Lock keys are a primary sign that your keyboard is dirty and needs cleaning. There are many levels of cleaning: some users like to spray jets of compressed air and hope for the best. We're not big fans of this option as it can push crumbs even deeper into the keyboard than before, and we prefer to use a vacuum brush accessory to completely vacuum out debris. However, in the event of a serious malfunction, the best solution is to remove the keys and do a thorough cleaning (this may not be an option with scissor or butterfly keyboards, but a good wipe will still help). Check out our guide to cleaning a keyboard for more useful information.
Every keystroke leads to repetitions
If multiple characters are entered each time a key is pressed when only one is to be entered, entering them quickly becomes an annoying problem. If the key itself feels stuck, it is usually dirt or grime. Pull the plug out of the socket and carefully pull out the button. Wipe the key and the surrounding area with a cloth with a little alcohol or some other solvent.
We also recommend going to Keyboard Settings and trying to adjust keyboard sensitivity and related features to see if you can fine tune your writing style and sensitivity.
The keyboard has the wrong characters
This usually means that the software layout on your computer does not match the keyboard you are using. Fortunately, you can quickly change the layout to one that suits your keyboard. Look for the Windows Region & Language section. In this new window, select your language and options to see how that language is supported. In the Keyboard section, make sure that only your specific keyboard layout is supported.
(Oh, and make sure no one has mistaken your keys as a prank.)
Key presses react too slowly
This can also be a problem with a dirty key or some dirt that has partially blocked the key switch. If possible, take the key off and clean it with water and a Q-tip or similar option. Then inject some compressed air.
If that doesn't fix the problem, go to your keyboard settings. Keyboard settings, including third-party keyboard software, include options to “filter” keys or adjust keyboard repeat rates to slower levels. Turn off all filtering options and experiment with similar settings to see if this helps get the answer feature where you want it.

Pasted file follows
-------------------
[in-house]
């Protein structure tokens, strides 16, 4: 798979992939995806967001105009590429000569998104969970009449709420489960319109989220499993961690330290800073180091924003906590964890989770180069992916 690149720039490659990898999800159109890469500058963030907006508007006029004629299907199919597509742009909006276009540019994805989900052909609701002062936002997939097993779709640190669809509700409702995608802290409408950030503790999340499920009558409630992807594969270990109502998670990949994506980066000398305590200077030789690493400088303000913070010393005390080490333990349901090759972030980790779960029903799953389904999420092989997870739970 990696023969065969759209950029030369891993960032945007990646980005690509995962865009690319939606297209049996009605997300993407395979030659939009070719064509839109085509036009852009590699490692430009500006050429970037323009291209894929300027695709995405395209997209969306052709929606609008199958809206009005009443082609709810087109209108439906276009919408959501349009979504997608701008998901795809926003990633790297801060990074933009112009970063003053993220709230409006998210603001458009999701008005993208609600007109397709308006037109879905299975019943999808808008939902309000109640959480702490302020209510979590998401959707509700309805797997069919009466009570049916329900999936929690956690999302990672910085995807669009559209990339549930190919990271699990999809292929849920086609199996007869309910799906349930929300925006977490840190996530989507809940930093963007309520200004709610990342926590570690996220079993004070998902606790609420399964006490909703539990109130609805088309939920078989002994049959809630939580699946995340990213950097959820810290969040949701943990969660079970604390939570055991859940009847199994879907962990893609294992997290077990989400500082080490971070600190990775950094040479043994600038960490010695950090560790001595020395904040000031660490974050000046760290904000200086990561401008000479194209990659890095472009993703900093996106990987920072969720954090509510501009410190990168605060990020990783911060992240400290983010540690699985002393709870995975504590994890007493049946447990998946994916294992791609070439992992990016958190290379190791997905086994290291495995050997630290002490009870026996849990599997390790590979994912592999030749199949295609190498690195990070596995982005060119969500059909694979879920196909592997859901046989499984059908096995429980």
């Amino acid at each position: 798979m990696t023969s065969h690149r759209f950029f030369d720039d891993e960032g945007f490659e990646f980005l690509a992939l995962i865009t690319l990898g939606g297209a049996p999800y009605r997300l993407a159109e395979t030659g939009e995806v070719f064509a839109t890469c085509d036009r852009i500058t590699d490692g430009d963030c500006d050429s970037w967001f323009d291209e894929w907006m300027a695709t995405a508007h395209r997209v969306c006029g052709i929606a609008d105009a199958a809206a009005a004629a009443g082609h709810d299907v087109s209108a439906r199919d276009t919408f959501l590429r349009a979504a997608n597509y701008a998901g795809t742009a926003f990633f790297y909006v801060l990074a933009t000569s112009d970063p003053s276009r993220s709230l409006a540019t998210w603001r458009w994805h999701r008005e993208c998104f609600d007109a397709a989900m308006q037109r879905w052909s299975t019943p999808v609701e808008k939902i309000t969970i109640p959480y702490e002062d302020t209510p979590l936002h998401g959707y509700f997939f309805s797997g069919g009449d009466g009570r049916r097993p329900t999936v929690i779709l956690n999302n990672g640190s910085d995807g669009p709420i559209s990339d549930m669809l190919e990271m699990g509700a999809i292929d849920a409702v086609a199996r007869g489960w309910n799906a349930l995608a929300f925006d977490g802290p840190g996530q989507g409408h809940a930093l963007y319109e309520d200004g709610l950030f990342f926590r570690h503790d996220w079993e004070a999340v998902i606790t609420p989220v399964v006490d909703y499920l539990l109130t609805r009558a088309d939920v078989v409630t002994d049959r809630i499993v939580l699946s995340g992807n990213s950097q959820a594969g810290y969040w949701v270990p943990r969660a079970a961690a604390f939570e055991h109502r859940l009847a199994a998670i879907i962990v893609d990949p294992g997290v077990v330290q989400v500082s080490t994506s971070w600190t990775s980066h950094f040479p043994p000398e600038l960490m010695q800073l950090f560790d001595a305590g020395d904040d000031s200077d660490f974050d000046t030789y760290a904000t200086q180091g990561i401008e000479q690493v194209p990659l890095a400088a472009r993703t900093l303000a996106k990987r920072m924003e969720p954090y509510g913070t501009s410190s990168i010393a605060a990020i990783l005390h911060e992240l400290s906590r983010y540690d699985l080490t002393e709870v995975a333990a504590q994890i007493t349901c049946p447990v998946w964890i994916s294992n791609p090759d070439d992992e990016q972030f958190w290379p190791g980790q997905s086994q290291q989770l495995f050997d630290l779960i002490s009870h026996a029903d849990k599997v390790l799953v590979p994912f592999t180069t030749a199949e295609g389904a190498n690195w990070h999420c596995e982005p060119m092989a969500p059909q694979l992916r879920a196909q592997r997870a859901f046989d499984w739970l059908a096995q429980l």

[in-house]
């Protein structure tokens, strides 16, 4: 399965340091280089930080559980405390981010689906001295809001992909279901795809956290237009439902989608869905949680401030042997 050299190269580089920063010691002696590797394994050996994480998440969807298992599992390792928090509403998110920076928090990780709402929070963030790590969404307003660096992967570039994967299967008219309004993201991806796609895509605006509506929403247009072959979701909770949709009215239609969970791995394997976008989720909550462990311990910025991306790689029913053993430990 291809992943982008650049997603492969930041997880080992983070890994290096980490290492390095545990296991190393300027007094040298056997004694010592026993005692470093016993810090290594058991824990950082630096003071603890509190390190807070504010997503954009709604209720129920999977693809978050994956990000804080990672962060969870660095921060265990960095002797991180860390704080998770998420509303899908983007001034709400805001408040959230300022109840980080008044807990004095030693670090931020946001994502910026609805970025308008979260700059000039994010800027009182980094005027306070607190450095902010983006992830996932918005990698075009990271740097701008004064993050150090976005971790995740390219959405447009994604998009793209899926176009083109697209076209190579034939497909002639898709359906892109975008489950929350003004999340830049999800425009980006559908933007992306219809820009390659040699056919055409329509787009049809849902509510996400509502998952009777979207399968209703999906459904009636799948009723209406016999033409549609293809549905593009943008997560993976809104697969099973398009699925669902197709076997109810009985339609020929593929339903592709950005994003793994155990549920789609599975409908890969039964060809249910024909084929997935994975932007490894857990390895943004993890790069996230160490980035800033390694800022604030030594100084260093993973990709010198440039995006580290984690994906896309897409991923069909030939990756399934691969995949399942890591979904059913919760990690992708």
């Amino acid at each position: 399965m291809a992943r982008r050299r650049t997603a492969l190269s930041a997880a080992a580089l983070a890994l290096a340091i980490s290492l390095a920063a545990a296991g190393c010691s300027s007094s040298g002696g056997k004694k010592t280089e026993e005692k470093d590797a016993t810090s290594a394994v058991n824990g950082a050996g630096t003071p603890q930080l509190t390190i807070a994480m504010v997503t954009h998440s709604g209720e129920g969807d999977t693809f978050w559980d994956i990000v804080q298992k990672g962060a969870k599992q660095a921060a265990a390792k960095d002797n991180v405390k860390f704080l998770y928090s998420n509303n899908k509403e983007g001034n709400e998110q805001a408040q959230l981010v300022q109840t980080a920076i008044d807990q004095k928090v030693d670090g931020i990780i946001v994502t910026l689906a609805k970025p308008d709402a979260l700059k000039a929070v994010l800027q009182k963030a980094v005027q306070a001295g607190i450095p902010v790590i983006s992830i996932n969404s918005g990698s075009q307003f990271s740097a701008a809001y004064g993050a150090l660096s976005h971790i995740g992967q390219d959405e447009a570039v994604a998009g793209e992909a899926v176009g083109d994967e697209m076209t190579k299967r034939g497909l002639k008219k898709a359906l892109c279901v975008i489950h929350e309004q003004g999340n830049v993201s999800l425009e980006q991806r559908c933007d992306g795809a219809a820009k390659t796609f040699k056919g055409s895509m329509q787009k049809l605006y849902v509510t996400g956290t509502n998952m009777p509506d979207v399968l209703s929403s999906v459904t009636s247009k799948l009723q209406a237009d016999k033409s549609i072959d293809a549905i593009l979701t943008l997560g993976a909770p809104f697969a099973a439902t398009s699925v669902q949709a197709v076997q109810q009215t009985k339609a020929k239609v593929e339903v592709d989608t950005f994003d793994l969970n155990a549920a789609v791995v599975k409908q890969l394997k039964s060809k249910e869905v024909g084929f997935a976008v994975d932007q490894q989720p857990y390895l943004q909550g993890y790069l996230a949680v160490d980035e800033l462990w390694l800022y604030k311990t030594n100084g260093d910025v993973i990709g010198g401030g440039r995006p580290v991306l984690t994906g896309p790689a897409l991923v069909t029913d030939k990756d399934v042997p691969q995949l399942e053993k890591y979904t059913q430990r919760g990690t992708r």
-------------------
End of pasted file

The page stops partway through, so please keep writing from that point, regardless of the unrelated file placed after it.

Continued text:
Keyboard shortcuts don't work
Read our article on useful shortcuts to make sure you are using the correct shortcut. You should also check the keyboard settings: Windows offers an option for "sticky" keys, which require pressing one key at a time to activate the shortcut. If this was turned on by mistake, it could be causing your problem.
The keyboard backlight or RGB lighting does not work
Lighting problems, while annoying, usually have simple solutions. First, check the keyboard software settings to make sure the lights have been turned off or adjusted. Often times, if everything looks fine, lighting problems can be solved by restarting your computer, unplugging the keyboard, and then plugging it back in after restarting your PC.
If that doesn't work, find your specific keyboard model online and re-download the drivers or update the firmware as needed.
If you recently spilled something on your keyboard, it could cause some or all of the backlight to stop working and not turn on. You can try looking for a compatible "backlight sheet" to replace your old version. However, this is not a guaranteed solution. Choosing a new keyboard might be your best option right now.